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Syrian tanks fire on Homs in defiance of Arab-brokered deal
BEIRUT (AP) — Syrian tanks mounted with machine guns fired on a city at the center of the country’s uprising Thursday, defying a day-old agreement between the Syrian government and the Arab League to end nearly eight months of bloodshed, activists said.
At least nine people were killed in the tank fire and other violence in Homs, according to two main Syrian activist groups. A crackdown on dissent and what appears to be growing sectarian bloodshed has turned Homs, Syria’s third-largest city and home to some 800,000 people, into one of the country’s deadliest areas.
The opposition vowed to flood the streets Friday to test whether the regime will stop using force against peaceful protesters.
“May Friday be the day where all streets and squares become platforms for demonstrations, and for the peaceful struggle toward achieving the downfall of the regime,” said a Syrian activist coalition called the Local Coordinating Committees.
The uprising shows no signs of stopping despite a government crackdown that the United Nations estimates has killed some 3,000 people. The capture and death of Libyan strongman Moammar Gadhafi last month only served to invigorate the Syrian protesters, many of whom carry signs and chant slogans warning President Bashar Assad that he will be the next dictator to go.
The latest bloodshed cast a pall over the Arab League accord announced Wednesday in Cairo.
Under the plan, the Syrian government agreed to pull tanks and armored vehicles out of cities, stop violence against protesters and release all political prisoners. Syria also agreed to allow journalists, rights groups and Arab League representatives to monitor the situation in the country.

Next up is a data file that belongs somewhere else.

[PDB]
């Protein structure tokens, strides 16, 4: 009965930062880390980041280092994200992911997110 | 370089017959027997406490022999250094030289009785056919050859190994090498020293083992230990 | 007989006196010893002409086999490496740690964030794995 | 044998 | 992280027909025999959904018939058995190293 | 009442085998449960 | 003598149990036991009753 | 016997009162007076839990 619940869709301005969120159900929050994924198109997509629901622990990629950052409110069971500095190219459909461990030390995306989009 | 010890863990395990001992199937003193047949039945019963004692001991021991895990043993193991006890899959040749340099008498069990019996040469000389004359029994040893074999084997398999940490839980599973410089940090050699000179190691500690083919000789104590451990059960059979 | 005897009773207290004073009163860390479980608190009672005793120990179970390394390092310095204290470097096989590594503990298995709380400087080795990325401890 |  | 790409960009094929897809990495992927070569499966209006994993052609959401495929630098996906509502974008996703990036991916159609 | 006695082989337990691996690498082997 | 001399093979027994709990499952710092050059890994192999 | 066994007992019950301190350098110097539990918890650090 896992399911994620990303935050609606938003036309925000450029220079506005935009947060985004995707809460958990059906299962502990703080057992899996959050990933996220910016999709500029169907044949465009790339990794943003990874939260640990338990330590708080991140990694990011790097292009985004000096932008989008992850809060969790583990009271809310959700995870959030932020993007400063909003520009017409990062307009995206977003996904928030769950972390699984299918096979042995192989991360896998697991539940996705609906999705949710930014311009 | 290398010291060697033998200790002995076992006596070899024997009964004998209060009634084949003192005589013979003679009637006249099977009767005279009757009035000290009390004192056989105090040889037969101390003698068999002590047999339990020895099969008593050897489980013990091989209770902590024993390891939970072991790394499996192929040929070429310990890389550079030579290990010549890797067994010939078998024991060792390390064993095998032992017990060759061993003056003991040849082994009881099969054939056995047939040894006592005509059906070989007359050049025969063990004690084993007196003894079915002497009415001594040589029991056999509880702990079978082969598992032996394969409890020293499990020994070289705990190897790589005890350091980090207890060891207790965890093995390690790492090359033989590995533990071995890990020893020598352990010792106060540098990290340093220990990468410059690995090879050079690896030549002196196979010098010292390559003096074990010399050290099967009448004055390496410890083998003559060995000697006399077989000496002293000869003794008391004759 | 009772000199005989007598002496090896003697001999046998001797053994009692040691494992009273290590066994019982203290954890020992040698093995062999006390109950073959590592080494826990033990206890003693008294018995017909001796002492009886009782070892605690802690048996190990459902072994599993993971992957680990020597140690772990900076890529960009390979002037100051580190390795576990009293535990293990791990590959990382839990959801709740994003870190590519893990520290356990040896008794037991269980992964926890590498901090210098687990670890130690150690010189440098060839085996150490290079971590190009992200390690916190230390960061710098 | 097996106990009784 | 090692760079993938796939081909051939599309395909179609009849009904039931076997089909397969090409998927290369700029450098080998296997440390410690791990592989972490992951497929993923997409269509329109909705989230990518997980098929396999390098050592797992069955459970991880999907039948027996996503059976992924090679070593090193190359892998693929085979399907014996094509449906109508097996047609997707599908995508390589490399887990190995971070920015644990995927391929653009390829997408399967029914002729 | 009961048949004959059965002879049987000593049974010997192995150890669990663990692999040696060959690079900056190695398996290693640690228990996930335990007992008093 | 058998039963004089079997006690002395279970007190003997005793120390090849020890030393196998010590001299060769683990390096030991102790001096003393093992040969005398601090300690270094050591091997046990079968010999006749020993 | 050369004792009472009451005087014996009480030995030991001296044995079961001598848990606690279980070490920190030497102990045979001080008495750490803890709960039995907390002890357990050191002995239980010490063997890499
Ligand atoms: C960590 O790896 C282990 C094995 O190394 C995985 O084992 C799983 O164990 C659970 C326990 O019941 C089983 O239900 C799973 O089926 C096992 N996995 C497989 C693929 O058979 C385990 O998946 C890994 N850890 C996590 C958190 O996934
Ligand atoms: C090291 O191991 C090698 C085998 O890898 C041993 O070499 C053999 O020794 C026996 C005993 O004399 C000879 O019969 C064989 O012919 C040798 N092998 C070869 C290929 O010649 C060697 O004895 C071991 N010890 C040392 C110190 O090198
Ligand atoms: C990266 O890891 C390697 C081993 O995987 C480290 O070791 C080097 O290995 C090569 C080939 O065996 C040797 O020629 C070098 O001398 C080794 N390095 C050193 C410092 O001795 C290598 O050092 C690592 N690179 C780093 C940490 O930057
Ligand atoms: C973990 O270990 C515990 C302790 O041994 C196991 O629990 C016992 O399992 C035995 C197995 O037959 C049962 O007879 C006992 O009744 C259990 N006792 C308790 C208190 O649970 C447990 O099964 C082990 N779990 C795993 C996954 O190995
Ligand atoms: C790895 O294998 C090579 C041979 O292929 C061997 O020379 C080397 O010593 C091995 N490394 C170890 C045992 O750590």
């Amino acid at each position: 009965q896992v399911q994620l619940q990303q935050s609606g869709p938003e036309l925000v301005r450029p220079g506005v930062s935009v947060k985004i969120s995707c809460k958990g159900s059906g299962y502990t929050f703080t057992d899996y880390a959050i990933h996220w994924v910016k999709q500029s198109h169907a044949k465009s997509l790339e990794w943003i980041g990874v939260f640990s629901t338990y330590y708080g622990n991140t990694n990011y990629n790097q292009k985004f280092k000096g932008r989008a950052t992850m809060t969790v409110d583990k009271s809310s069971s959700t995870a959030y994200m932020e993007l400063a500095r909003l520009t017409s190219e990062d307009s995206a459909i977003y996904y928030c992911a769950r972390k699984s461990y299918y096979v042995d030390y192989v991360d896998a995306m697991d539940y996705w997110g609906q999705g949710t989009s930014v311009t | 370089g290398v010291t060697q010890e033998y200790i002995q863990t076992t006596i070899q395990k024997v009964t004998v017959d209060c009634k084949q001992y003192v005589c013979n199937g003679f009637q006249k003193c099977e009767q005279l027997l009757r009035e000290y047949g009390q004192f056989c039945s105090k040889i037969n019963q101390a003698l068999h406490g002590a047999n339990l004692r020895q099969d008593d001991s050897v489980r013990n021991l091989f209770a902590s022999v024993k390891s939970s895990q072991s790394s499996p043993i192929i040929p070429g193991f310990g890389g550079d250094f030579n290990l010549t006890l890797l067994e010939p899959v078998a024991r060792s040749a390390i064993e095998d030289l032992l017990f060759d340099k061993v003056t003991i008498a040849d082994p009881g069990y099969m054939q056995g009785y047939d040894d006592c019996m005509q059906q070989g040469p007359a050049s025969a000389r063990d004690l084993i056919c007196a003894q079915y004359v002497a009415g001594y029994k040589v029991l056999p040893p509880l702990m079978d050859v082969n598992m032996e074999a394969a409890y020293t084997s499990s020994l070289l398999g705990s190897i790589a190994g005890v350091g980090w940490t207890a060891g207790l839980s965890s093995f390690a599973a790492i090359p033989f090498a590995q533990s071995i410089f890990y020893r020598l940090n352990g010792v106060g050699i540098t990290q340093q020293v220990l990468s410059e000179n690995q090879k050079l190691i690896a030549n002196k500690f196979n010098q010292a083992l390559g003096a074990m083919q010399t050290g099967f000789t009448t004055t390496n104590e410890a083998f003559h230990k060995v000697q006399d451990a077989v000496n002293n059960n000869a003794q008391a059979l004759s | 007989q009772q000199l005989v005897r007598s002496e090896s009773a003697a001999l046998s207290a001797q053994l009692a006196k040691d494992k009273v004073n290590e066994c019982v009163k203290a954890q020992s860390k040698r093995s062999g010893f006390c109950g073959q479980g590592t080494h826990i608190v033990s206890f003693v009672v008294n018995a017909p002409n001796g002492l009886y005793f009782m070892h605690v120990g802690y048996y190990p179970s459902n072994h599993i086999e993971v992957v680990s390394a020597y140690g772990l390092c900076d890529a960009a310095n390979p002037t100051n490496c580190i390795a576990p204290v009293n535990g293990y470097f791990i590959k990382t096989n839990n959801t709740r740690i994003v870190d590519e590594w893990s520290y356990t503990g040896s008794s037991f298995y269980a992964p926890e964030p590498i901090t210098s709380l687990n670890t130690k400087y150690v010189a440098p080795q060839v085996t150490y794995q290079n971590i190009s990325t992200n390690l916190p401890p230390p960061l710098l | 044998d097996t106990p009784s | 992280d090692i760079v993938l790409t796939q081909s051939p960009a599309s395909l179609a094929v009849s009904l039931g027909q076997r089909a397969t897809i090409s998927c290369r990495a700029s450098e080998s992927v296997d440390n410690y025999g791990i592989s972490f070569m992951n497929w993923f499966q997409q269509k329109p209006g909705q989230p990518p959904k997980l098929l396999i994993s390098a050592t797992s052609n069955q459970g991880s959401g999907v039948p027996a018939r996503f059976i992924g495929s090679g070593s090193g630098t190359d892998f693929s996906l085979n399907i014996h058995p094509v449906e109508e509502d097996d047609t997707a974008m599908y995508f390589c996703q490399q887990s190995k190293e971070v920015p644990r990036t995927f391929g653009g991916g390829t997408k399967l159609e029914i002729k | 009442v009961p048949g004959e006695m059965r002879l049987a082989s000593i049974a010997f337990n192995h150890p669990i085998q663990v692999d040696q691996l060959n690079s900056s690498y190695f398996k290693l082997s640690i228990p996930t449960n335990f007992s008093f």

The proposal is the latest in a string of international efforts to ease the crisis, which has led to wide condemnation of the regime. European Union and U.S. sanctions are chipping away at Syria’s ailing economy, and many world leaders have called on Mr. Assad to step down.
Many critics say Damascus has no intention of abiding by the agreement and simply is buying time.
“We informed the (Arab League‘s) secretary-general of our concerns about the regime’s lack of credibility to carry out the proposal; notably, the city of Homs was attacked yesterday and today,” said Samir Nashar, who headed the opposition’s talks with the Arab League.
A spokesman for the Syrian opposition in Cairo, Mo’men Kwafatiya, said Syria’s approval of the Arab League proposal is a maneuver to avoid having its membership suspended or frozen in the Arab body, something that Gulf countries quietly have been pushing for.
“The (Arab League) decision did not meet the aspirations of the Syrian people,” he said.
In accepting the initiative, Mr. Assad may be counting on the opposition’s shortcomings to give him time to ride out the uprising. Regime opponents in Syria are a diverse, fragmented group, and the opposition is struggling to overcome infighting and inexperience.
Mr. Assad, 46, still has a firm grip on power, in part because he retains the support of the business classes and minority groups who feel vulnerable in an overwhelmingly Sunni nation.
Syria blames the bloodshed on “armed gangs” and extremists seeking to destabilize the regime in line with a foreign agenda.
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